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Clostridium botulinum C2 Toxin and C. botulinum C3 ADP-Ribosyltransferase

  • K. Aktories
Part of the Springer Study Edition book series (volume 102)

Abstract

At least eight botulinum toxins (A, B, C1, C2, D, E, F, and G) are produced by the different types of Clostridium botulinum (Habermann and Dreyer 1986). With the exception of C2 toxin, seven are neurotoxins which presynaptically inhibit neurotransmitter release. To date, the molecular mechanism of the action of these most potent neurotoxins is unknown. C. botulinum C2 toxin is not a neurotoxin but acts on various peripheral cells (Simpson 1982; Ohishi et al. 1984). It belongs to a novel family of ADP-ribosylating toxins which modify actin (Aktories et al. 1986a,b). Besides C2 toxin, various strains of C. botulinum type C and D produce another ADP-ribosyltransferase, which was called C3 (Aktories et al. 1987a). This exoenzyme ADP-ribosylates low molecular mass GTP binding proteins. In this chapter, both clostridial ADP-ribosyltransferases are described in more detail.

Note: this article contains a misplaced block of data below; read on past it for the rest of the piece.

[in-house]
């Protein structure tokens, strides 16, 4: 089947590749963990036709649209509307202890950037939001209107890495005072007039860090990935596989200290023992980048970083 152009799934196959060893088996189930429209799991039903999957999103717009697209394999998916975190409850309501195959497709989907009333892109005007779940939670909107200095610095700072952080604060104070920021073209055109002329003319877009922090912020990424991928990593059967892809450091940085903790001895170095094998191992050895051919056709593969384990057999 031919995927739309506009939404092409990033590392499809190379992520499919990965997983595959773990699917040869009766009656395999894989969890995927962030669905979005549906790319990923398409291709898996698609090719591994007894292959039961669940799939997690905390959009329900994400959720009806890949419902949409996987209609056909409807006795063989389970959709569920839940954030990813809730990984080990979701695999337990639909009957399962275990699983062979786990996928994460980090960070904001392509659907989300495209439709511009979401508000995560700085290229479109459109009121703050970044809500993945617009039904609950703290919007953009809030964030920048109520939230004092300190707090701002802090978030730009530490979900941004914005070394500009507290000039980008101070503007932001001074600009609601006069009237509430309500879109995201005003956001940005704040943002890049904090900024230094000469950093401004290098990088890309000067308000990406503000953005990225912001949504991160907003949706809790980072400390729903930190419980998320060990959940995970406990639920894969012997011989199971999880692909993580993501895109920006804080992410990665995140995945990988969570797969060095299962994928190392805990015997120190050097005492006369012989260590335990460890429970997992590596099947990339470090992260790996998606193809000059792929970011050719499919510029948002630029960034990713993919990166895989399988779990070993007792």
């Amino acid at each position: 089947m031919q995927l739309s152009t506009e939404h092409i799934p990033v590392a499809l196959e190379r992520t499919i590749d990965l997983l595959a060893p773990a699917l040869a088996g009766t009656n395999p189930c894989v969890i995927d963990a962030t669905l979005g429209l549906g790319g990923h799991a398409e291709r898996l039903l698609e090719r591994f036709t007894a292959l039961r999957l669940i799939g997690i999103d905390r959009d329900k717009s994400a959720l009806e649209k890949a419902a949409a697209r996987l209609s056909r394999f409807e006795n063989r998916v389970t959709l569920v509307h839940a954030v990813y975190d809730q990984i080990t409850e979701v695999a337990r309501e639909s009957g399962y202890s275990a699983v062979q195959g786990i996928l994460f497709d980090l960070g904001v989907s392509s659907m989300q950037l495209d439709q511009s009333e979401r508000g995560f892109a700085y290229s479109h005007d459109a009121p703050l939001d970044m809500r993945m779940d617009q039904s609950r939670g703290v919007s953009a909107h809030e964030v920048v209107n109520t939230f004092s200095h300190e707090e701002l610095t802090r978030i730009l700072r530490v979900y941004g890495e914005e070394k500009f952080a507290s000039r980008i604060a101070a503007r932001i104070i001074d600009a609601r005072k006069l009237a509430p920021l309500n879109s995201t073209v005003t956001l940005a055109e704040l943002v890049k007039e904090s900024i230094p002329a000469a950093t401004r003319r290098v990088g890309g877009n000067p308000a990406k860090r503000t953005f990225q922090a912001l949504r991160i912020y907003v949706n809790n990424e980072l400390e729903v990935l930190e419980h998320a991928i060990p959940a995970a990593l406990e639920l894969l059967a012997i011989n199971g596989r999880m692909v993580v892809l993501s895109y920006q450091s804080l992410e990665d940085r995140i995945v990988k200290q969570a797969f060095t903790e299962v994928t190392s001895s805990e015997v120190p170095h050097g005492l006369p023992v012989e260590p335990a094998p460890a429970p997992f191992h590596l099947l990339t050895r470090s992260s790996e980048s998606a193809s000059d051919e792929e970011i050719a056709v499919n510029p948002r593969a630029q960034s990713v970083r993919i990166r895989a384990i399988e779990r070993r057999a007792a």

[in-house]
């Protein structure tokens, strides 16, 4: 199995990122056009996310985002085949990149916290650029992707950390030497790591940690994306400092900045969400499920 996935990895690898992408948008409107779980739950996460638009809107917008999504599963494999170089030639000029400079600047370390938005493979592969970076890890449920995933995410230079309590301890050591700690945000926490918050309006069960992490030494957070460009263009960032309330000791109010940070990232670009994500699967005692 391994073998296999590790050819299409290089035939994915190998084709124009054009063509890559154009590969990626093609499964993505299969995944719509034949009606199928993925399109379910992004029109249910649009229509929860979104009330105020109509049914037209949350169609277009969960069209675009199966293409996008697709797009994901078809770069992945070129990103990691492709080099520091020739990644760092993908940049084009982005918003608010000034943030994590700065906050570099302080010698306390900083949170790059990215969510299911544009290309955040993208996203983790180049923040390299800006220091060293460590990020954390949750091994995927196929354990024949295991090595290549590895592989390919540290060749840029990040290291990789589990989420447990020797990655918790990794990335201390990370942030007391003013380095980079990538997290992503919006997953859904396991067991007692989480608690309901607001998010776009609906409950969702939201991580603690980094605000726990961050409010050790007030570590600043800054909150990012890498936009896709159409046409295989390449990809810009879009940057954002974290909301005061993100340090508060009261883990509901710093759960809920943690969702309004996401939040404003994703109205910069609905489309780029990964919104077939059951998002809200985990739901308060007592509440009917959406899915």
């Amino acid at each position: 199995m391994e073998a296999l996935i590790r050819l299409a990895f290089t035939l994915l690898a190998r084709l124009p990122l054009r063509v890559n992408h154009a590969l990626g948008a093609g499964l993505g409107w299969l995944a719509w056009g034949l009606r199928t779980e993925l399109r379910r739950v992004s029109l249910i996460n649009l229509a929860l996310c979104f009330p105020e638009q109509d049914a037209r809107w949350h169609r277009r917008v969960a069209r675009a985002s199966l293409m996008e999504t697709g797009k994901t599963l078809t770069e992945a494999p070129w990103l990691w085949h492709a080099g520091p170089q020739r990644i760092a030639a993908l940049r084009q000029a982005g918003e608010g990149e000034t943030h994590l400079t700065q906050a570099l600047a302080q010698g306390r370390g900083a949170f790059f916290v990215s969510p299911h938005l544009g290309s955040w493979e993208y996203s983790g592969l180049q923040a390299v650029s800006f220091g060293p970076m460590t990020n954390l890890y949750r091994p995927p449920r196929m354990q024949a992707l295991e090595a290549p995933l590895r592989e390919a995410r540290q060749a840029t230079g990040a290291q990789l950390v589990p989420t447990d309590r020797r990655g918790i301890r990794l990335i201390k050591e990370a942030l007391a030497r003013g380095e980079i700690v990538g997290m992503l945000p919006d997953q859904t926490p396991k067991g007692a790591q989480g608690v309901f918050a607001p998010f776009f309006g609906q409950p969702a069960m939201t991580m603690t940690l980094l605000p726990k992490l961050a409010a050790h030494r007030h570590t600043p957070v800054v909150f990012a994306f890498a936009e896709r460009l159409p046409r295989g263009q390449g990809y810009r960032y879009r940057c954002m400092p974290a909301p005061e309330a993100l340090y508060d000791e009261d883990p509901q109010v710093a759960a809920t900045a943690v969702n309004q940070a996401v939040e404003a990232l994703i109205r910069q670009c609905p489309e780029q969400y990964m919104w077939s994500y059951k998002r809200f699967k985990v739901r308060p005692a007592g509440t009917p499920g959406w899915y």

Keywords

Pertussis Toxin Nicotinamide Adenine Dinucleotide Clostridium Perfringens Botulinum Neurotoxin Clostridium Botulinum 
These keywords were added by machine and not by the authors. This process is experimental and the keywords may be updated as the learning algorithm improves.

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  • K. Aktories

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